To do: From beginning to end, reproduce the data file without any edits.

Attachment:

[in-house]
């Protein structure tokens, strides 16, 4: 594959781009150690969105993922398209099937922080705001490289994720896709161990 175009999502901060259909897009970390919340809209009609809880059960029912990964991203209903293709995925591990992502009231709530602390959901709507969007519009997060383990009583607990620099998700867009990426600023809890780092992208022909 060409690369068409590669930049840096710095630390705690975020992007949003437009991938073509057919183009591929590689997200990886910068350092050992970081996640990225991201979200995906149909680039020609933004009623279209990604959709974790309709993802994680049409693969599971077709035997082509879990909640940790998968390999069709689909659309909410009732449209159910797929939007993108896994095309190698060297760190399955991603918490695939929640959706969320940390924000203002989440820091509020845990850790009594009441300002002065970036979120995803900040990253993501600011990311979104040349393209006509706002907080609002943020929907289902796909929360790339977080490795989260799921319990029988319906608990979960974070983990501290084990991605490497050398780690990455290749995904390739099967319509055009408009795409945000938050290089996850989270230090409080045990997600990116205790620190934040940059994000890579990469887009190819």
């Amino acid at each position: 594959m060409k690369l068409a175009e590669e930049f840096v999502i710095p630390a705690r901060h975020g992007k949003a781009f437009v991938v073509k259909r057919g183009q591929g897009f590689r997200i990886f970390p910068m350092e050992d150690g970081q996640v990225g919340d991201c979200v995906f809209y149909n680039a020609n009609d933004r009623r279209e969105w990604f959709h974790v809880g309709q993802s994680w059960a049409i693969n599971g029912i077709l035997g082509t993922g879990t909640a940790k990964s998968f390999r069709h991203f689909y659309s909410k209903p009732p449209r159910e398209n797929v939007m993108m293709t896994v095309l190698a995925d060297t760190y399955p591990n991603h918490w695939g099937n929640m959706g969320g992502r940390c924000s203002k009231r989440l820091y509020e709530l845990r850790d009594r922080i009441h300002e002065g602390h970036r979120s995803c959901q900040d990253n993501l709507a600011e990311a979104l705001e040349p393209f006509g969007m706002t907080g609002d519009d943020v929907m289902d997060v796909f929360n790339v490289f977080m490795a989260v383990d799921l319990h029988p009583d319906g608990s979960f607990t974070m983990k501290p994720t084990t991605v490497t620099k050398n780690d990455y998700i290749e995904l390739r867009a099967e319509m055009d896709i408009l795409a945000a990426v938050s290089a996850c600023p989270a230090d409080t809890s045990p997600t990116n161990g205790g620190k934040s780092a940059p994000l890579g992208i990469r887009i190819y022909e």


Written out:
[in-house]
């Protein structure tokens, strides 16, 4: 594959781009150690969105993922398209099937922080705001490289994720896709161990 175009999502901060259909897009970390919340809209009609809880059960029912990964991203209903293709995925591990992502009231709530602390959901709507969007519009997060383990009583607990620099998700867009990426600023809890780092992208022909 060409690369068409590669930049840096710095630390705690975020992007949003437009991938073509057919183009591929590689997200990886910068350092050992970081996640990225991201979200995906149909680039020609933004009623279209990604959709974790309709993802994680049409693969599971077709035997082509879990909640940790998968390999069709689909659309909410009732449209159910797929939007993108896994095309190698060297760190399955991603918490695939929640959706969320940390924000203002989440820091509020845990850790009594009441300002002065970036979120995803900040990253993501600011990311979104040349393209006509706002907080609002943020929907289902796909929360790339977080490795989260799921319990029988319906608990979960974070983990501290084990991605490497050398780690990455290749995904390739099967319509055009408009795409945000938050290089996850989270230090409080045990997600990116205790620190934040940059994000890579990469887009190819």
């Amino acid at each position: 594959m060409k690369l068409a175009e590669e930049f840096v999502i710095p630390a705690r901060h975020g992007k949003a781009f437009v991938v073509k259909r057919g183009q591929g897009f590689r997200i990886f970390p910068m350092e050992d150690g970081q996640v990225g919340d991201c979200v995906f809209y149909n680039a020609n009609d933004r009623r279209e969105w990604f959709h974790v809880g309709q993802s994680w059960a049409i693969n599971g029912i077709l035997g082509t993922g879990t909640a940790k990964s998968f390999r069709h991203f689909y659309s909410k209903p009732p449209r159910e398209n797929v939007m993108m293709t896994v095309l190698a995925d060297t760190y399955p591990n991603h918490w695939g099937n929640m959706g969320g992502r940390c924000s203002k009231r989440l820091y509020e709530l845990r850790d009594r922080i009441h300002e002065g602390h970036r979120s995803c959901q900040d990253n993501l709507a600011e990311a979104l705001e040349p393209f006509g969007m706002t907080g609002d519009d943020v929907m289902d997060v796909f929360n790339v490289f977080m490795a989260v383990d799921l319990h029988p009583d319906g608990s979960f607990t974070m983990k501290p994720t084990t991605v490497t620099k050398n780690d990455y998700i290749e995904l390739r867009a099967e319509m055009d896709i408009l795409a945000a990426v938050s290089a996850c600023p989270a230090d409080t809890s045990p997600t990116n161990g205790g620190k934040s780092a940059p994000l890579g992208i990469r887009i190819y022909e």